By Ananda Shorey
WASHINGTON – Maryland evangelist Pierre Bynum said he will return to the Capitol to lead tourists in prayer aimed at the government, after a federal judge this week upheld his First Amendment right to do so.
The Waldorf resident sued Capitol Police after they threatened to arrest him in November 1996 for bowing his head, closing his eyes and clasping hands in prayer with a group of others in the Capitol, which police said was a form of demonstration.
“We are definitely going to be going back and we are certainly glad we will be able to go without fear of arrest,” Bynum said. “God knows we need prayer for our country.”
Capitol Police did not return phone calls after two days seeking comment on how they plan to respond to the court ruling or to another appearance by Bynum.
“I hope it is not appealed,” Bynum said. “It kind of gives people a little benchmark and the confidence that the Constitution is still alive and still respected.”
U.S. District Judge Paul L. Friedman ruled Monday that while the Capitol Police regulation against demonstrations is justified to prevent disruptive conduct in the Capitol, Bynum’s action was in no way disruptive.
“It was never about trying to push the envelope,” said Bynum’s lawyer, James Henderson, of the American Center for Law and Justice. “It was about being surprised because he was doing something he didn’t see anything wrong with.”
Henderson said the Capitol Police tried to justify their action by claiming that they were going to treat anything that would draw attention to individuals as a demonstration. “The judge didn’t buy it,” he said.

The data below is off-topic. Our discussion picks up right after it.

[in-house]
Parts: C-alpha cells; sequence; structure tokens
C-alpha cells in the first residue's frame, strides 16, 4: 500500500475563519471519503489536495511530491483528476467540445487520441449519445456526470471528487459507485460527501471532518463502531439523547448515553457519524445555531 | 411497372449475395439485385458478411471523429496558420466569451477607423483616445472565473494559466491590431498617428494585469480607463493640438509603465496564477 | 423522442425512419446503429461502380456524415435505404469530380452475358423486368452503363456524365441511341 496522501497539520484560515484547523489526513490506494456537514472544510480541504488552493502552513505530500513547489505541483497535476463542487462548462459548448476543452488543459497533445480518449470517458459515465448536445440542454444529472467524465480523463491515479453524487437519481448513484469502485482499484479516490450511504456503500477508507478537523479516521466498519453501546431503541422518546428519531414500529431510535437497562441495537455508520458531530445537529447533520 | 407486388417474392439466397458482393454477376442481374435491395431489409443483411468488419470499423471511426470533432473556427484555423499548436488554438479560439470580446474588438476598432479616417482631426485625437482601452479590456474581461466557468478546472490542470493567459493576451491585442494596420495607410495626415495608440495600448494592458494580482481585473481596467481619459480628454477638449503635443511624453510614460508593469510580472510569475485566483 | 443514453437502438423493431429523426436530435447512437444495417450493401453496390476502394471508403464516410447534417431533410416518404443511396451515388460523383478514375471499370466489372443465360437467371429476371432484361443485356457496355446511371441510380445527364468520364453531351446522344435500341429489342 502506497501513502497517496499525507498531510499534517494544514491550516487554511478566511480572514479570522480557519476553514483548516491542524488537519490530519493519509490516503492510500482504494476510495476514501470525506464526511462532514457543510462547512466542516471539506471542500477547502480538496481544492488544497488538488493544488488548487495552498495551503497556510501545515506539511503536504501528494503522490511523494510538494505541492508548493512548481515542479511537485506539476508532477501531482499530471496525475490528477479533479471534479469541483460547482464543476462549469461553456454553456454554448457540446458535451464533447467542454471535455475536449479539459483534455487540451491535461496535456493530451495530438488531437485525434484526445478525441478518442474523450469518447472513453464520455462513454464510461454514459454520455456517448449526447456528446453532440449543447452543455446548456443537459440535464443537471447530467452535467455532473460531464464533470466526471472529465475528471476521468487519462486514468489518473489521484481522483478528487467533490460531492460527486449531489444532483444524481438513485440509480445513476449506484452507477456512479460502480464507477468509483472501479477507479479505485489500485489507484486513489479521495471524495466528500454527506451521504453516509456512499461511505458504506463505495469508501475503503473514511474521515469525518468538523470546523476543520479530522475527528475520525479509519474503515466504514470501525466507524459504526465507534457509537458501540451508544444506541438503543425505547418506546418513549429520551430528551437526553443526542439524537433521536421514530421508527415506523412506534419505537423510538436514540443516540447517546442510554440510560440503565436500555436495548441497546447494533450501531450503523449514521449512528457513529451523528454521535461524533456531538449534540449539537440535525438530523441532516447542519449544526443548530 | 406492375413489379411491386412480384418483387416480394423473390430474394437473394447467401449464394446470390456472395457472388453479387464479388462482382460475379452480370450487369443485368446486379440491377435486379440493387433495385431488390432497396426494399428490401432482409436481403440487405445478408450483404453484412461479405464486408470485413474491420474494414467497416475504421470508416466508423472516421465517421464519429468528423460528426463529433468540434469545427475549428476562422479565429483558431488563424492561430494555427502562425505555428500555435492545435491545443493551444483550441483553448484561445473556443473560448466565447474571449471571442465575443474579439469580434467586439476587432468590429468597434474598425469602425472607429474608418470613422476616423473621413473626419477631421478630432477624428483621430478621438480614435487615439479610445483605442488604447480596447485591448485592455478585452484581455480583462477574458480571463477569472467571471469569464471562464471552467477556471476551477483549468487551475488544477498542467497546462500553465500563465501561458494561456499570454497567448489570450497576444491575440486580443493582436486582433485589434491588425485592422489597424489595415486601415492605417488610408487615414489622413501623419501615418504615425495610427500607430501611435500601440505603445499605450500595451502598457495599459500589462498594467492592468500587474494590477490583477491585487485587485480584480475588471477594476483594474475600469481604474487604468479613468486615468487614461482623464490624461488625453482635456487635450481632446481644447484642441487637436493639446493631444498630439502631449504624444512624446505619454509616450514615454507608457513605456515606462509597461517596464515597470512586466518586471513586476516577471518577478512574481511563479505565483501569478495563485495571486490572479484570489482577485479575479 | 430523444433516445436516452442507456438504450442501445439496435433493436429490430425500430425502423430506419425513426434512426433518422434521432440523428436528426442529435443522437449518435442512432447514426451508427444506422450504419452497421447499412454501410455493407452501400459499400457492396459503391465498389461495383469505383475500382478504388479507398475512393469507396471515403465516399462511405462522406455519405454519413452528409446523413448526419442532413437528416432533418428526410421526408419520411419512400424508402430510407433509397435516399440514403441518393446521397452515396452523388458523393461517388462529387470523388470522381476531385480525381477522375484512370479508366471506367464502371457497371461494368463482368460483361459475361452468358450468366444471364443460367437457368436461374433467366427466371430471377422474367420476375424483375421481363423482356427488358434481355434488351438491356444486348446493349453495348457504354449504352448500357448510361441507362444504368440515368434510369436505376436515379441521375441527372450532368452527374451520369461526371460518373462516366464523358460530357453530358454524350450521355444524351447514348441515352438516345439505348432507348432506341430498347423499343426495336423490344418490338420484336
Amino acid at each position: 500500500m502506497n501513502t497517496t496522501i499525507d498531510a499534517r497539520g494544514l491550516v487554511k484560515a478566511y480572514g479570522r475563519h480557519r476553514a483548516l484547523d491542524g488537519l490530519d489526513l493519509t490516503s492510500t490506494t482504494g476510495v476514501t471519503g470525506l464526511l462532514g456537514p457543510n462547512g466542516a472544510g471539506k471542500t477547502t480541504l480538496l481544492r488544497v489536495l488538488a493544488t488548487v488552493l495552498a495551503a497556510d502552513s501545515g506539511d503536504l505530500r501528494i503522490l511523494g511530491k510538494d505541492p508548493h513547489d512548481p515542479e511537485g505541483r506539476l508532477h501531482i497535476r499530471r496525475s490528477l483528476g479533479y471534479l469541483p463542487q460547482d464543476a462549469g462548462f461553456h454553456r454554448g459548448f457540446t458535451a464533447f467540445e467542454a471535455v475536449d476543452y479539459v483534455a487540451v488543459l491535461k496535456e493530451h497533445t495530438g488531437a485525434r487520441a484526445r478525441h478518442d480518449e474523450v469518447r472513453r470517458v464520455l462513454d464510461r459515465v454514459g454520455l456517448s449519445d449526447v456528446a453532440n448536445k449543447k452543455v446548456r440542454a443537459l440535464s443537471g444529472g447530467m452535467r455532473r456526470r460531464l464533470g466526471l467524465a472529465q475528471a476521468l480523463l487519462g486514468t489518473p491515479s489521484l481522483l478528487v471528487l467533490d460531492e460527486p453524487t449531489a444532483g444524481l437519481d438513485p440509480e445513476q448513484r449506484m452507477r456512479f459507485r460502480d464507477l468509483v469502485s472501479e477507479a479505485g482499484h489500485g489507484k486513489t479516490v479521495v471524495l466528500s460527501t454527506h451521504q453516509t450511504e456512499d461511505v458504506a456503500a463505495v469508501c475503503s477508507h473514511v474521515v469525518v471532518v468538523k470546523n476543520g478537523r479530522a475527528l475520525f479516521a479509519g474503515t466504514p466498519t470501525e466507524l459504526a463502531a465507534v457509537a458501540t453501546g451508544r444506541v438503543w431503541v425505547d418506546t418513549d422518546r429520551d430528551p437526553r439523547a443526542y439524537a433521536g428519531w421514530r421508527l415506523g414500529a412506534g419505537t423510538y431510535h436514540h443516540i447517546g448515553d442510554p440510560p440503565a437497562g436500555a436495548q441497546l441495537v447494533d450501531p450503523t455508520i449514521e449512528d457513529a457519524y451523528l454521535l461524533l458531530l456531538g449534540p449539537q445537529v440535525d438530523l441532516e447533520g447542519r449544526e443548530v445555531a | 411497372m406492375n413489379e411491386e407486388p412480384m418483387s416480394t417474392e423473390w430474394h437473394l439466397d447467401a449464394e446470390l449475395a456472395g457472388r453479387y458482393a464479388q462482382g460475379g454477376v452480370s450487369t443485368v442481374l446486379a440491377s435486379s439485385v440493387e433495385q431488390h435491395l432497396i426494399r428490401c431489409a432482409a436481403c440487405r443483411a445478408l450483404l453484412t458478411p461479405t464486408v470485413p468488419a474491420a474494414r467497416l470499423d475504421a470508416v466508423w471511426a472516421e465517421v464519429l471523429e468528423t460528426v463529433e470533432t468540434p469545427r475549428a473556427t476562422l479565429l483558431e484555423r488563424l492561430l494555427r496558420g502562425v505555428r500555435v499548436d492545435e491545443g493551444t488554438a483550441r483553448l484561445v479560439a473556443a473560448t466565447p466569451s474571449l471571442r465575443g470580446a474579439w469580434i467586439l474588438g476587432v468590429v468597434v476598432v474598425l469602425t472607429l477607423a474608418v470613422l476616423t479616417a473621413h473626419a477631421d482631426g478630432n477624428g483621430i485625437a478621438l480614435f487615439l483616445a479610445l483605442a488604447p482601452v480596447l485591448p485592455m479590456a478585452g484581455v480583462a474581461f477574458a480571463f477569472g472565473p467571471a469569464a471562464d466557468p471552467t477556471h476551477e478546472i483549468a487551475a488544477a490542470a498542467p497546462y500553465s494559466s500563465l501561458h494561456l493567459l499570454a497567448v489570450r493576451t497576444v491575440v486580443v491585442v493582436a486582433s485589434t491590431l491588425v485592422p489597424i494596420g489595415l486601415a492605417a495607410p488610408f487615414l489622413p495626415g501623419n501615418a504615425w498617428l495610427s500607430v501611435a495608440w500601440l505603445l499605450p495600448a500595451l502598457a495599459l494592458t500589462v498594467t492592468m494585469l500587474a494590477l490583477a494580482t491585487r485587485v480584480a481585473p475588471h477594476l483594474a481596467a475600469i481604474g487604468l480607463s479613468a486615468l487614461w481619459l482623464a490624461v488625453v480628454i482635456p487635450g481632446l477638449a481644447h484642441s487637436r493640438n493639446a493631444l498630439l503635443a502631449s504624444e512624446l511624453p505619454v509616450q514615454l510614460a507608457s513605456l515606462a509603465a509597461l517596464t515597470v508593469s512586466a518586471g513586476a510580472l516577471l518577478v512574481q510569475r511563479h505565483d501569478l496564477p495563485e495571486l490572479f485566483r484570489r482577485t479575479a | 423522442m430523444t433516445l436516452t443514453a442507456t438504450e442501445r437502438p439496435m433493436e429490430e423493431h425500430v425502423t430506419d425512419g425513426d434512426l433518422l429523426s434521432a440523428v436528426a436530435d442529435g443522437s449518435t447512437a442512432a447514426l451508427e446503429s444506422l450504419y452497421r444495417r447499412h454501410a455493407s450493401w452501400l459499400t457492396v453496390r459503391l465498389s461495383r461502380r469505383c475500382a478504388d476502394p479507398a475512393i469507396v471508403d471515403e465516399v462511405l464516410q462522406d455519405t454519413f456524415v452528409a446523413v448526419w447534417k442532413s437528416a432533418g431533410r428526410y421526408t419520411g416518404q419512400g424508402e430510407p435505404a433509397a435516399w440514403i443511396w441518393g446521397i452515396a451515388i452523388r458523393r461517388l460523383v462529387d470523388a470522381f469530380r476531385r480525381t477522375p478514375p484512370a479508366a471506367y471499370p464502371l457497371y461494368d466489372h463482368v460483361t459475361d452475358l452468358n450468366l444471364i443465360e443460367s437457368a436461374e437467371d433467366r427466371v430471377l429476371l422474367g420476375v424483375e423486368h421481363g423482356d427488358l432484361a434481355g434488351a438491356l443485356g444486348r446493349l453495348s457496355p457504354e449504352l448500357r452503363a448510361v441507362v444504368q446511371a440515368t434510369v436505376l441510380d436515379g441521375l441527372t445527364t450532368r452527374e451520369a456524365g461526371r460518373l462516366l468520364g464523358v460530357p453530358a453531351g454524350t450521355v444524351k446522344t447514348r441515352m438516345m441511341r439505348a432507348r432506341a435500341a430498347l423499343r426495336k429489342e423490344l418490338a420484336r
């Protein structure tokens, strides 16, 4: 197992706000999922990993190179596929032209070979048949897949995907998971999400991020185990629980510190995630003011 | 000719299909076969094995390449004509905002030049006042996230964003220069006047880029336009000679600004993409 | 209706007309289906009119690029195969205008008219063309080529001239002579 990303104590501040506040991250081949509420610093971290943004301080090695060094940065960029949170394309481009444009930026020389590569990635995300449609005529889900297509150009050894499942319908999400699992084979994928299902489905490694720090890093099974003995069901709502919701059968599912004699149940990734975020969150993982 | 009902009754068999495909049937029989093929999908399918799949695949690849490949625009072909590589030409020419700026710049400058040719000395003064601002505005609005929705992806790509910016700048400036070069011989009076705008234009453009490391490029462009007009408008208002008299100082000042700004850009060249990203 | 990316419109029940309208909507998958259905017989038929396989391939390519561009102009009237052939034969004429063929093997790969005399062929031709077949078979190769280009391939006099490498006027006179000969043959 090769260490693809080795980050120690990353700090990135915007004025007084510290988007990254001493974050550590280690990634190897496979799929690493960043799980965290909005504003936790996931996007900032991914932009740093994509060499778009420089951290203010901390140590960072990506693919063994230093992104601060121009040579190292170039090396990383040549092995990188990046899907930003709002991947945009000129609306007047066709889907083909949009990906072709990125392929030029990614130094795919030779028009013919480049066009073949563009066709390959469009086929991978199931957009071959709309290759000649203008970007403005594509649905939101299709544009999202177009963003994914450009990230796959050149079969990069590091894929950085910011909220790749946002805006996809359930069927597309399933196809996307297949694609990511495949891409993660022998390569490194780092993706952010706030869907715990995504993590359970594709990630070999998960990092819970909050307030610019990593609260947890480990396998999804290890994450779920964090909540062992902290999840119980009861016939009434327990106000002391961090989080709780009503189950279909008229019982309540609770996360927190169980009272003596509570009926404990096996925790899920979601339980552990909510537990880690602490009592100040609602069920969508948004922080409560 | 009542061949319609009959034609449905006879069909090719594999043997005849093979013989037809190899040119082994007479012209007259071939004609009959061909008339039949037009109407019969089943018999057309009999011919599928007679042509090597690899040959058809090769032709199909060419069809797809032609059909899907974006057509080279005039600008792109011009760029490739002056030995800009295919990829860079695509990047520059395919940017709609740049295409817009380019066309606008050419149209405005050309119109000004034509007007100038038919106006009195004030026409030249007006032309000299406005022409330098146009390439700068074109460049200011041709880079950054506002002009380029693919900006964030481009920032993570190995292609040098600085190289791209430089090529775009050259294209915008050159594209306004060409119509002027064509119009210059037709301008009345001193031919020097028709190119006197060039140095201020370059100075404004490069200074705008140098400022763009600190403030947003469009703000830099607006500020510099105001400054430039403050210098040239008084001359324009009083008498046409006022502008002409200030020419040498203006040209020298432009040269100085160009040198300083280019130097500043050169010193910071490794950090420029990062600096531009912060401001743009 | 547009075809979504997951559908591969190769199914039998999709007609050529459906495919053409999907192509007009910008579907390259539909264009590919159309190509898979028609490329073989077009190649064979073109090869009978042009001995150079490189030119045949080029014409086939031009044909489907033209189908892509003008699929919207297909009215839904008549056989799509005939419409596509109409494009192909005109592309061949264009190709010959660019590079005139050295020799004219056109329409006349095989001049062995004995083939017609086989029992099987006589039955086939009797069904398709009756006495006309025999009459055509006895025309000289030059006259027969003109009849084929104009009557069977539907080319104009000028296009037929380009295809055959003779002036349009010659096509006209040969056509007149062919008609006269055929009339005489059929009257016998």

Bynum said he knows of many Capitol prayer groups that have had the same treatment at the hands of police, and that they will likely return. He thinks police will adhere to the ruling, even though he acknowledges that “malicious groups could take advantage of this.”
But Bynum, 51, said the scarier thought is the possibility that “across the country, state officials are treating prayer and religious expression as something to be controlled and restrained.”
The former Waldorf Christian Assembly pastor said he is just happy he gets to return to the Capitol, which he plans to do by fall at the latest. He said he plans a 40-day prayer vigil, similar to the one that his group was in the middle of when he was threatened with arrest in 1996.
During that vigil, he said, groups from area churches had one- to two-hour tours that were sponsored by the Capitol Hill Prayer Alert, a Christian ministry that he now leads. The tour groups went to different parts of the Capitol and discussed items there that depict the religious heritage of America, occasionally stopping along the way to pray as a group.
Bynum said that not having the chance to learn about the religious foundation in the country would be unfortunate.
“If it had turned out the other way it would have been an extremely sad day in America,” he said.
-30- CNS 04-05-00